- 12 August 2013 | Windsurfing
The first ever TransAtlantic Windsurf Race (TAWR) is celebrating its 15th anniversary. In September 1998, windsurfers from USA, UK, France and Greece set sail from St. John's Newfoundland, in Canada.
Louie Hubbard, organizer of the TransAtlantic Windsurf Race, had just lived a near-death experience in the middle of the Atlantic Ocean with his yacht, in 1993, when the idea emerged.
"When you've been doing something for four years non-stop, and you invested everything in it, the passion's there no matter how annoying the project gets, how stressed you get", explained Hubbard, three months before the TAWR.
Passion was not enough, though, and Louie Hubbard knew that. Two weeks before the TransAtlantic Windsurf Race, a sponsor pulled out 80,000 dollars. Louie felt isolated and it practically ruined him.
His challenge was nicknamed the "Everest of Windsurfing". The open ocean windsurfing race wanted to connect Canada to Weymouth, in England. That is more than 2000 nautical miles, or more than 3600 kilometers.
The stage was set. The European teams meet up with the Americans in the JFK Airport, in New York. Then, a long trip to Canada in a bus. Four windsurfing teams, consisting of four windsurfers each. They were anxious and tired, yet ready.
"People's lives are on the line. There is a risk. They know that, but everything's a risk in life. If they're prepared for what they're doing then it's almost less of a risk than being prepared for more mundane things which happen", underlines Hubbard.
Excitement is building. All safety procedures and equipment are checked. Money is running out for the daily expenditures, but the Atlantic is calling. Ribs are ready and windsurfers want to do it. Louie is exhausted.
The early GPS devices were ready, too. There was only one rule: every team must have one sailor in the water all the time. Each team has its own support rib and in the early hours of racing, swell got bigger and bigger. There was a tough task ahead.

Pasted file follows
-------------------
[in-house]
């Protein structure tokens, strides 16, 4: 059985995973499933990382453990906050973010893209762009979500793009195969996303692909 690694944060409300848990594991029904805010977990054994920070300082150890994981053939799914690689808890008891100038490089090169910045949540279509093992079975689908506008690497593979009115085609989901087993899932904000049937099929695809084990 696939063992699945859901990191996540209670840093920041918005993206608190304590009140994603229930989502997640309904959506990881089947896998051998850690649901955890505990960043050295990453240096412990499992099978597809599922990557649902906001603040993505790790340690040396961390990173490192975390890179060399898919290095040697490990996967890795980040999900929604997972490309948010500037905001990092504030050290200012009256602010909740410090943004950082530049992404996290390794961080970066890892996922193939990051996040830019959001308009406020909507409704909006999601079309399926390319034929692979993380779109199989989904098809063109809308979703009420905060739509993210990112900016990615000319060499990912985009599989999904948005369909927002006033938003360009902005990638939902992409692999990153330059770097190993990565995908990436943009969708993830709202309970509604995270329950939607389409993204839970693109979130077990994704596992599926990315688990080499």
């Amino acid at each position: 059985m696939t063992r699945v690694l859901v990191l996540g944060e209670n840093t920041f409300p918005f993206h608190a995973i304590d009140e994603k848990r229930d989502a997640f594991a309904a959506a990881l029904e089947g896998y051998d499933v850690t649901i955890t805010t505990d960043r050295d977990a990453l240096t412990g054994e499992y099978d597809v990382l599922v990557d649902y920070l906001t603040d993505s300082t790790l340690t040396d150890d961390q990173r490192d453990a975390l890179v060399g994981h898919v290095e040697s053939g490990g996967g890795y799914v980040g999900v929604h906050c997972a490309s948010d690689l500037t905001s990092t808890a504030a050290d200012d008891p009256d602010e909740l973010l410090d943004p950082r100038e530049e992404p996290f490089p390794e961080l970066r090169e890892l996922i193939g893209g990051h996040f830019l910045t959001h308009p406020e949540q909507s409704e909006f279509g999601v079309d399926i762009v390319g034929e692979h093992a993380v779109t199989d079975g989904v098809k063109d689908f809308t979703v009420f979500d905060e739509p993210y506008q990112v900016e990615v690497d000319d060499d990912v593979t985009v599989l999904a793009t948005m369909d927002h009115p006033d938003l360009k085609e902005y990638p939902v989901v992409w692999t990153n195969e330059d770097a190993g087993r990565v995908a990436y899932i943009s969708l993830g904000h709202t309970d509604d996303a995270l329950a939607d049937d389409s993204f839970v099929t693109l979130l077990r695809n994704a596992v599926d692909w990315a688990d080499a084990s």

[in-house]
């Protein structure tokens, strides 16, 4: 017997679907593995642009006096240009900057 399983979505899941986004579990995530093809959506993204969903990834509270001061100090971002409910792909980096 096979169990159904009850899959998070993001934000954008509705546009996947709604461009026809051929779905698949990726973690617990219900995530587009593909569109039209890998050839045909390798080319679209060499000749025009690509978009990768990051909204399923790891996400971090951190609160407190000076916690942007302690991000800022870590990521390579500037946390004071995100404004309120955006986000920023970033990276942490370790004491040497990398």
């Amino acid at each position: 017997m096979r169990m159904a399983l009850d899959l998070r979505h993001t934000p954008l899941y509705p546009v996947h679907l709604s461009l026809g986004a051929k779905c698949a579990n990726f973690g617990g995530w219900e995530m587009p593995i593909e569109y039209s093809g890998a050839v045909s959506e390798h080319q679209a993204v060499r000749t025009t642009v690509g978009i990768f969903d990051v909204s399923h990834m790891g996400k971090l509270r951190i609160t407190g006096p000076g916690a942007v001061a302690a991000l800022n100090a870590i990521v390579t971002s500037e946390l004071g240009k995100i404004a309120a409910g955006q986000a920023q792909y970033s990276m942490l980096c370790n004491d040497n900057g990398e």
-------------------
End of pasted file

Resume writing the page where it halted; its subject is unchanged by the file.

On the third day, windsurfers had five-meter swell out there in the middle of the Atlantic Ocean. It could be a serious problem in the making. Still, sailors were back in the water riding powerful waves. Not easy at all. Actually, they were more surfers than windsurfers.
Fortunately, riders managed to keep moving and getting the most out of the winds on offer. On day 5, drama time. One windsurfer was missing at sea. The helicopter is called and the athlete is rescued. It was Dave Weiss, who was already suffering hypothermia.
The TransAtlantic Windsurf Race keeps leaving miles behind and England is nearer. Windsurfers are sailing at high speed and land is in sight. As they touch the sands of the UK, the crowd greets them.
"The vibe and the spirit on this boat is amazing. The boat crew has been amazing. I know very few people, in their right mind, which could do what they've done", an emotional Louie Hubbard tells.
In the end, everyone completed the inaugural TransAtlantic Windsurf Race. Team Liberty took the least important title - first place in the world's most challenging windsurfing event of all time.
Will there ever be another TransAtlantic Windsurf Race?
TransAtlantic Windsurf Race 1998 Results:
1. Team Liberty (Yasu Soukichi, Anders Bringdal, Robert Teriitehau and Nicklas Olausson)
2. Team Greece (Theo Theodoridis, Jean Marc Fantis, Phillip Adamidis and Micah Buzianis)
3. Team France (Jason Gilbert, Denis Pechere and Antoine Martin)
4. Team America (Kiran Beyer, Eddie Patricelli, Jace Panebianco and Dave Weiss)
Key Crew Members at the TAWR 1998:
Louie Hubbard (Organizer), Hugo Feiler (Assistan Organizer), Russ Kerslake (Rib Commander) John Malbon (Rib Driver), Kevin Shackell (Rib Driver), Rory Chisolm (Rib Driver), Richard Clifford (Safety Officer), Chris Reid (Doctor), John Chao (American Squad)